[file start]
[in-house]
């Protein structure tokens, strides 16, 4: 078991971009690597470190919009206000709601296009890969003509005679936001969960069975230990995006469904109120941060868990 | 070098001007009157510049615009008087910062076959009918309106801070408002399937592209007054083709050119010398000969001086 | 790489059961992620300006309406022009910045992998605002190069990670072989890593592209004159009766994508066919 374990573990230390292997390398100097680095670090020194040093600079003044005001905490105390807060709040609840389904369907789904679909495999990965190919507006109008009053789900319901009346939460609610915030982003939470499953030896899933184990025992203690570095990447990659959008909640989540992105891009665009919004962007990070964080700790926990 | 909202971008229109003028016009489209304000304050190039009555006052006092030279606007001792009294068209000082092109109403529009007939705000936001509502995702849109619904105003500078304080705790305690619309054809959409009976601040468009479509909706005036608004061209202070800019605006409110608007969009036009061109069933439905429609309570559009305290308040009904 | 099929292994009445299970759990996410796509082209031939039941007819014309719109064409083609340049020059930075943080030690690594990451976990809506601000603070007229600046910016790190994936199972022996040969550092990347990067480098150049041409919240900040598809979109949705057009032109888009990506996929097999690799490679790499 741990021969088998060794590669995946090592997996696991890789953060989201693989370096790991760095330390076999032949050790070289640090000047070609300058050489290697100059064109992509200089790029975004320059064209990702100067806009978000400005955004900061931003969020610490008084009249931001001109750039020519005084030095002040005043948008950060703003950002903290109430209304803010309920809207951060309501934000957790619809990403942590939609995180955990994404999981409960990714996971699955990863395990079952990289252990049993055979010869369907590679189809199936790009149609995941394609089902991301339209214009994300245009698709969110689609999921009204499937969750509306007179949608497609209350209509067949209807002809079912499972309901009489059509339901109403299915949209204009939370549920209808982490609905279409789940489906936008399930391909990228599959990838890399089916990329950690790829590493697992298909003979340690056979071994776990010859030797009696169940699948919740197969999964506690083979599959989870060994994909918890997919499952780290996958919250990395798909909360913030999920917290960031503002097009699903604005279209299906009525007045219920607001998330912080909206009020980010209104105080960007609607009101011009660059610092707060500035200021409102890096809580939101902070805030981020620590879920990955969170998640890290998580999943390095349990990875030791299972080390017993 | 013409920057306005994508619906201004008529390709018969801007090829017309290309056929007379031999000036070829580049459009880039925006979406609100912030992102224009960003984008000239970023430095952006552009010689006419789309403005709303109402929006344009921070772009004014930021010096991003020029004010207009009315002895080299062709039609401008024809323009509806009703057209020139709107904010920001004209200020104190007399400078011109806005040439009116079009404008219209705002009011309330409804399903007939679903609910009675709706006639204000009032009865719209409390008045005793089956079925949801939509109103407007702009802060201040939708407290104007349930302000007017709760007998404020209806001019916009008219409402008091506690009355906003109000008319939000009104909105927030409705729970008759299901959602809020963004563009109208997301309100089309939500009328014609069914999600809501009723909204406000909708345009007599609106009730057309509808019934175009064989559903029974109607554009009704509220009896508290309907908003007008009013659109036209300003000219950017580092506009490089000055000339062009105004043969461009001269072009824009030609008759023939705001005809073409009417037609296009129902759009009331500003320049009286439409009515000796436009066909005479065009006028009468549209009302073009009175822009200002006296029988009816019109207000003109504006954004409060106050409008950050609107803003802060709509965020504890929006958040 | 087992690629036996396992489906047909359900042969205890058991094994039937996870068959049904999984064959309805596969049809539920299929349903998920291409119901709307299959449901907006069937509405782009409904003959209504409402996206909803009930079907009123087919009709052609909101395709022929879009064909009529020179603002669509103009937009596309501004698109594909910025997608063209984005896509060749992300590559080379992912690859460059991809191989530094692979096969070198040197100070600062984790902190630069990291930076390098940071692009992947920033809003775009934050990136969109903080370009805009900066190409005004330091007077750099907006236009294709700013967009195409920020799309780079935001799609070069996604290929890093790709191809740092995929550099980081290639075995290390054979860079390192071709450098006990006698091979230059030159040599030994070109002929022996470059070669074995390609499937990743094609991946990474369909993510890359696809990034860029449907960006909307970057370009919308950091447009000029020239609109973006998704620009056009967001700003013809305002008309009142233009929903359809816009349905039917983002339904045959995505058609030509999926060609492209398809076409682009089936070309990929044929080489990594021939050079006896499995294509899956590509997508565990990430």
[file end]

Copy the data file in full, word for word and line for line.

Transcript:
[in-house]
């Protein structure tokens, strides 16, 4: 078991971009690597470190919009206000709601296009890969003509005679936001969960069975230990995006469904109120941060868990 | 070098001007009157510049615009008087910062076959009918309106801070408002399937592209007054083709050119010398000969001086 | 790489059961992620300006309406022009910045992998605002190069990670072989890593592209004159009766994508066919 374990573990230390292997390398100097680095670090020194040093600079003044005001905490105390807060709040609840389904369907789904679909495999990965190919507006109008009053789900319901009346939460609610915030982003939470499953030896899933184990025992203690570095990447990659959008909640989540992105891009665009919004962007990070964080700790926990 | 909202971008229109003028016009489209304000304050190039009555006052006092030279606007001792009294068209000082092109109403529009007939705000936001509502995702849109619904105003500078304080705790305690619309054809959409009976601040468009479509909706005036608004061209202070800019605006409110608007969009036009061109069933439905429609309570559009305290308040009904 | 099929292994009445299970759990996410796509082209031939039941007819014309719109064409083609340049020059930075943080030690690594990451976990809506601000603070007229600046910016790190994936199972022996040969550092990347990067480098150049041409919240900040598809979109949705057009032109888009990506996929097999690799490679790499 741990021969088998060794590669995946090592997996696991890789953060989201693989370096790991760095330390076999032949050790070289640090000047070609300058050489290697100059064109992509200089790029975004320059064209990702100067806009978000400005955004900061931003969020610490008084009249931001001109750039020519005084030095002040005043948008950060703003950002903290109430209304803010309920809207951060309501934000957790619809990403942590939609995180955990994404999981409960990714996971699955990863395990079952990289252990049993055979010869369907590679189809199936790009149609995941394609089902991301339209214009994300245009698709969110689609999921009204499937969750509306007179949608497609209350209509067949209807002809079912499972309901009489059509339901109403299915949209204009939370549920209808982490609905279409789940489906936008399930391909990228599959990838890399089916990329950690790829590493697992298909003979340690056979071994776990010859030797009696169940699948919740197969999964506690083979599959989870060994994909918890997919499952780290996958919250990395798909909360913030999920917290960031503002097009699903604005279209299906009525007045219920607001998330912080909206009020980010209104105080960007609607009101011009660059610092707060500035200021409102890096809580939101902070805030981020620590879920990955969170998640890290998580999943390095349990990875030791299972080390017993 | 013409920057306005994508619906201004008529390709018969801007090829017309290309056929007379031999000036070829580049459009880039925006979406609100912030992102224009960003984008000239970023430095952006552009010689006419789309403005709303109402929006344009921070772009004014930021010096991003020029004010207009009315002895080299062709039609401008024809323009509806009703057209020139709107904010920001004209200020104190007399400078011109806005040439009116079009404008219209705002009011309330409804399903007939679903609910009675709706006639204000009032009865719209409390008045005793089956079925949801939509109103407007702009802060201040939708407290104007349930302000007017709760007998404020209806001019916009008219409402008091506690009355906003109000008319939000009104909105927030409705729970008759299901959602809020963004563009109208997301309100089309939500009328014609069914999600809501009723909204406000909708345009007599609106009730057309509808019934175009064989559903029974109607554009009704509220009896508290309907908003007008009013659109036209300003000219950017580092506009490089000055000339062009105004043969461009001269072009824009030609008759023939705001005809073409009417037609296009129902759009009331500003320049009286439409009515000796436009066909005479065009006028009468549209009302073009009175822009200002006296029988009816019109207000003109504006954004409060106050409008950050609107803003802060709509965020504890929006958040 | 087992690629036996396992489906047909359900042969205890058991094994039937996870068959049904999984064959309805596969049809539920299929349903998920291409119901709307299959449901907006069937509405782009409904003959209504409402996206909803009930079907009123087919009709052609909101395709022929879009064909009529020179603002669509103009937009596309501004698109594909910025997608063209984005896509060749992300590559080379992912690859460059991809191989530094692979096969070198040197100070600062984790902190630069990291930076390098940071692009992947920033809003775009934050990136969109903080370009805009900066190409005004330091007077750099907006236009294709700013967009195409920020799309780079935001799609070069996604290929890093790709191809740092995929550099980081290639075995290390054979860079390192071709450098006990006698091979230059030159040599030994070109002929022996470059070669074995390609499937990743094609991946990474369909993510890359696809990034860029449907960006909307970057370009919308950091447009000029020239609109973006998704620009056009967001700003013809305002008309009142233009929903359809816009349905039917983002339904045959995505058609030509999926060609492209398809076409682009089936070309990929044929080489990594021939050079006896499995294509899956590509997508565990990430």